Structure Matters: The ‘Consumer’ Factor

Funds that target up-and-coming consumerism in emerging markets have demographic winds at their back.

Reviewed by: Dan Weiskopf
Edited by: Dan Weiskopf

This column is part of a new collection of our “Structure Matters” series of question and answer interviews with leading ETF and index industry figures. They are conducted by Dan Weiskopf, a portfolio manager at New York-based Access ETF Solutions LLC. In today’s piece, Weiskopf interviews Robert Holderith, founder and president of New York-based Emerging Global Advisors.


Robert Holderith is president and founder of EGShares, a firm launched in 2008 under the premise that investors needed a different approach to investing in the emerging markets other than employging traditional market-weighted strategies. The focus of this interview is on the “consumer factor,” and on favorable demographics in the emerging markets.


Dan Weiskopf: As an innovator in the ETF industry, you were very early to focus on factor-based investing. When you launched your firm, what did you see as the flaw in the main drivers leading the performance in the broad-based market-weighted ETFs in the emerging markets?

Robert Holderith: Overall, traditional, broad-based market-weighted benchmarks are not designed to be portfolios or address basic portfolio tenets. Traditional benchmarks are based on historical factors that have driven market capitalization, and the degree of diversification across country or sectors is usually a consequence, not an intended outcome.


Usually these benchmarks are composed of a large number of constituents, and position sizes can be outsized as a result of market weighting. The performance of these broad-based market-weighted indexes is a result of this historical view, and may not reflect the investments that could drive future growth. Therefore, in emerging markets, there is an opportunity for smart-beta indices to be more relevant to investors.


Weiskopf: What factors drive the performance of EGShares strategies? And what factors should tactical investors be looking at to monitor whether the index-investment process will work in a specific environment?

Holderith: We do not use a standard set of rules or factors for our product suite. Instead, we prefer to implement specific factors for each set of investment objectives. In the case of the EGShares Emerging Markets Consumer ETF (ECON | C-41), the fund is designed to focus on the growth potential of the consumer sectors in emerging markets.


These sectors may stand to benefit from the transition for many emerging markets from an export-led growth model to one focused on domestic spending. Favorable demographics underlie this opportunity, as the labor force in emerging markets is expected by the UN to grow by more than 10 percent through 2020 (versus 3.8 percent in developed markets).


And McKinsey & Co. predicts that consumption growth in the emerging markets is expected to grow by 150 percent through 2025 (versus 30 percent for developed markets) to over $30 trillion.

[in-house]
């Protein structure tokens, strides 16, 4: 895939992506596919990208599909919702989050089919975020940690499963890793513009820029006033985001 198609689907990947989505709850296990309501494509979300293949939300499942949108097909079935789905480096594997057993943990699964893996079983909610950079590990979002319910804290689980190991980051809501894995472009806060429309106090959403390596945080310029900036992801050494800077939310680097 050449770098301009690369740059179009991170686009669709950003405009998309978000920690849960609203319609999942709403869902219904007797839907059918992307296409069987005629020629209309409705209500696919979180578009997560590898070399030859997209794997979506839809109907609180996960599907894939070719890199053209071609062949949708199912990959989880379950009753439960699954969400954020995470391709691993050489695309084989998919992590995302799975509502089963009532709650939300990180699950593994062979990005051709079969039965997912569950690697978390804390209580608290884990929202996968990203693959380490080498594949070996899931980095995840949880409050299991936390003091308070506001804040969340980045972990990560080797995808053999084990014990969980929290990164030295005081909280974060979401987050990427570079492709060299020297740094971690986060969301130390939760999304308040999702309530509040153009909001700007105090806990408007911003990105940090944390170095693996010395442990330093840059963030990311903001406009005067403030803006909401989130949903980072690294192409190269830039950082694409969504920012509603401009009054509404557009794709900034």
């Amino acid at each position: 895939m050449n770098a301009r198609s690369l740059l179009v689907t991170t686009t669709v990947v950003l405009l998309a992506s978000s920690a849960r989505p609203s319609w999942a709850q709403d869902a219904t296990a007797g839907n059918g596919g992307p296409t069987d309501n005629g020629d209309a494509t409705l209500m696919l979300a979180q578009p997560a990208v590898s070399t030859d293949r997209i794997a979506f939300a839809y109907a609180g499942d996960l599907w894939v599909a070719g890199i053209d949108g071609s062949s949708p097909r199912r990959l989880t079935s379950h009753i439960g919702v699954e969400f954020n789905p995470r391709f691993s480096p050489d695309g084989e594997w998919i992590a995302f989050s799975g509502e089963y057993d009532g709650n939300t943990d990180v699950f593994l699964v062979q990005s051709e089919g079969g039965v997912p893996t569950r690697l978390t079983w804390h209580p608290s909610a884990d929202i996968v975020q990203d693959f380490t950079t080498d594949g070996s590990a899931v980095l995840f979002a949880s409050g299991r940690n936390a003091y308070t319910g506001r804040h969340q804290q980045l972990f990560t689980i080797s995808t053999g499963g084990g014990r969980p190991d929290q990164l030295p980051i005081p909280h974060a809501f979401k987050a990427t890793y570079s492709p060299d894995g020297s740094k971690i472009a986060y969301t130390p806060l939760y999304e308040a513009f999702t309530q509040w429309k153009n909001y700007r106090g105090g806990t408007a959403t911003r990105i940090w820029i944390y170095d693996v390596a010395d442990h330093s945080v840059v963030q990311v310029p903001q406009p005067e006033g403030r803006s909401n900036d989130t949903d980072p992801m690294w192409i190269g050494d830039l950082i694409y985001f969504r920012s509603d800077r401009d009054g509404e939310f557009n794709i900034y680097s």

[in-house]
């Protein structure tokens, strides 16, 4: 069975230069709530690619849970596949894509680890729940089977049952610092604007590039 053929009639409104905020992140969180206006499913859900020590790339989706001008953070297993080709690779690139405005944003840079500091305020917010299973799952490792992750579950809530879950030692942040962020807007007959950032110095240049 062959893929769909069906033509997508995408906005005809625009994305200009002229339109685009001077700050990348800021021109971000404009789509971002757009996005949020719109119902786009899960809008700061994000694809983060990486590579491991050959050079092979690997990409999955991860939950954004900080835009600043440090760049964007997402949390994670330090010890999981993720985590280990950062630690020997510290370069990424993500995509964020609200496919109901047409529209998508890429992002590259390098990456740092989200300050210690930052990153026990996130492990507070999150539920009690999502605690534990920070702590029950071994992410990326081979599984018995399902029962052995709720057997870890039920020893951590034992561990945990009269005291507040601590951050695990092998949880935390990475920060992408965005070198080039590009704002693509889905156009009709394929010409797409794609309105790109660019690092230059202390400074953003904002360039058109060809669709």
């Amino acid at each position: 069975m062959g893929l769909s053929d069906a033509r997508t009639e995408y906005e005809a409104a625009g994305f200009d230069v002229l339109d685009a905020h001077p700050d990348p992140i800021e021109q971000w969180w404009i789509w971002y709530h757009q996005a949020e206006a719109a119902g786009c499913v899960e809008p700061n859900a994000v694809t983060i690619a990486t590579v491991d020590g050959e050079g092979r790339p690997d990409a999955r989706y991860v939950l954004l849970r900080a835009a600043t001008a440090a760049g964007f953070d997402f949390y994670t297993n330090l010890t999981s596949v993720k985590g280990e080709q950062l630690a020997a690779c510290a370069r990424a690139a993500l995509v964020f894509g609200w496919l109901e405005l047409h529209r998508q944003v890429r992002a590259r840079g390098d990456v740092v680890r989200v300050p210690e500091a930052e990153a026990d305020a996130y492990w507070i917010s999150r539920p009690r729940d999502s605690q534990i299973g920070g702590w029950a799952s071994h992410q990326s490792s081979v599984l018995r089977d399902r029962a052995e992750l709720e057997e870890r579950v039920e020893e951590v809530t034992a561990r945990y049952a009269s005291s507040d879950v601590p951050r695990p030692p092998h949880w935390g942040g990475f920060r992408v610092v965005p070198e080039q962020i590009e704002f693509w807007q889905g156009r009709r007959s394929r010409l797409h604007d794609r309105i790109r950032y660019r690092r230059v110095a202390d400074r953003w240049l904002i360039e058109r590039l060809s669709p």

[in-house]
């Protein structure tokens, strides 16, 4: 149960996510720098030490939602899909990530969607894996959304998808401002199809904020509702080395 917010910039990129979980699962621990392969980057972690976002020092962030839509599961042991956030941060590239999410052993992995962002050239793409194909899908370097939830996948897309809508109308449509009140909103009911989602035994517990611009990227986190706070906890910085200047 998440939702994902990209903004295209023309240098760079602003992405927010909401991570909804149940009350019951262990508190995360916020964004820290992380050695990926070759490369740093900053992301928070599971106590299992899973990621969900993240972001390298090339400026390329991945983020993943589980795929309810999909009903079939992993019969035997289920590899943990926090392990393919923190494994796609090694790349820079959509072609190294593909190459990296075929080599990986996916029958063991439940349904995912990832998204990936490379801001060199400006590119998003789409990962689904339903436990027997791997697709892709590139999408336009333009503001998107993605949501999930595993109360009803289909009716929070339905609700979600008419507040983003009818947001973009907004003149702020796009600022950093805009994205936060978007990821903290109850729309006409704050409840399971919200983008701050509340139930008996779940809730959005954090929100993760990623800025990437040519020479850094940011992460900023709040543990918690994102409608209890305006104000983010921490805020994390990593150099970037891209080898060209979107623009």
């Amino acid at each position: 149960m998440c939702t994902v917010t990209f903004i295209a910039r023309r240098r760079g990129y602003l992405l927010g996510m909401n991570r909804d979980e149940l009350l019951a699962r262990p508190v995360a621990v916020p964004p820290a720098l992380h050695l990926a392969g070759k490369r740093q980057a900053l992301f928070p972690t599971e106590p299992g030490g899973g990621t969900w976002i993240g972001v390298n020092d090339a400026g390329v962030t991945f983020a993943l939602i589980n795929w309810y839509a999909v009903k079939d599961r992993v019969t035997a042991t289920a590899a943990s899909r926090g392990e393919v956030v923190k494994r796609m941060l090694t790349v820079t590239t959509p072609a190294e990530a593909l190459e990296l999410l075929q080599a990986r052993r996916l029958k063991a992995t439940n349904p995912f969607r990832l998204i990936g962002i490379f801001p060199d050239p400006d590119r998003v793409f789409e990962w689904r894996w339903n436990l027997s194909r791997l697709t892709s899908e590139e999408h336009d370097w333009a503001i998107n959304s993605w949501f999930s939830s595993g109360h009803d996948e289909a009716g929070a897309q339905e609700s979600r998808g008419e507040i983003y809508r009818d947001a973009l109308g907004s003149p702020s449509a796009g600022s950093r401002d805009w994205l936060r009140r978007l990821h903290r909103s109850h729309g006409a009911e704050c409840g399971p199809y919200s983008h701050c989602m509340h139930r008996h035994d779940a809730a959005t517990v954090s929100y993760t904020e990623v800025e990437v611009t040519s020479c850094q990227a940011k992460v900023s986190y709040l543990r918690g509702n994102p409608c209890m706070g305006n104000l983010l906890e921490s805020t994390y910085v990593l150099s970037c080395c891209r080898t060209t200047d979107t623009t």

ECON tracks the Dow Jones Emerging Markets Consumer Titans 30 Index, which includes factors of market capitalization, revenue and profitability to determine the 30 companies in the consumer goods and consumer services industries that we believe will most benefit from this opportunity.


We find that most of the investors in our funds, including ECON, have a long-term focus, so it does not make sense for us to comment on tactical investor interests. We believe that ECON is a strategy for growth-oriented and diversification-minded investors who believe that higher wages in the emerging markets should lead to greater consumption at the local level in the emerging markets.


In addition to ECON, the EGShares India Consumer ETF (INCO | D-66) has done quite well, as it appears India will go through a period of reforms that will likely help grow their economy. GDP growth is an important factor that we would expect would lead to higher wages and more consumption.


Weiskopf: How frequently do you review these factors and potentially reallocate or tweak the portfolio?

Holderith: Our portfolios generally undergo quarterly rebalancing and then annual reconstitutions, where the factors/rules for that specific strategy are "rerun" and the portfolio constituents change as determined by the factors/rules. Because our factors are selected from an investment thesis, we usually do not revisit our factors. Should our investment thesis change, we may then consider redefining the factors used. This has not occurred in ECON.


Weiskopf: Thank you Bob, for your innovative thinking and being a pioneer back in 2008 when others may have been hiding under the desk.

Dan Weiskopf is a portfolio manager of Access ETF Solutions LLC, whose third-party ETF strategies are offered through IPI Wealth Management, Inc. (IPI). IPI is an SEC-registered investment advisor, with its principal office located at 226 W. Eldorado St., Decatur, IL 62522, 217-425-6340. Access ETF Solutions LLC was established in 2013 with a focus that structure matters in selecting ETFs. Access ETF Solutions LLC is not affiliated with IPI.

Disclosures: For institutional investors only. References to specific securities or market indexes are not intended as specific investment advice.


Dan Weiskopf is a Toroso portfolio manager and member of its investment committee. He has over 30 years of portfolio management experience, with almost 20 years as an ETF strategist. Dan is often quoted as saying that "structure matters" more in selecting an ETF than simply its fee.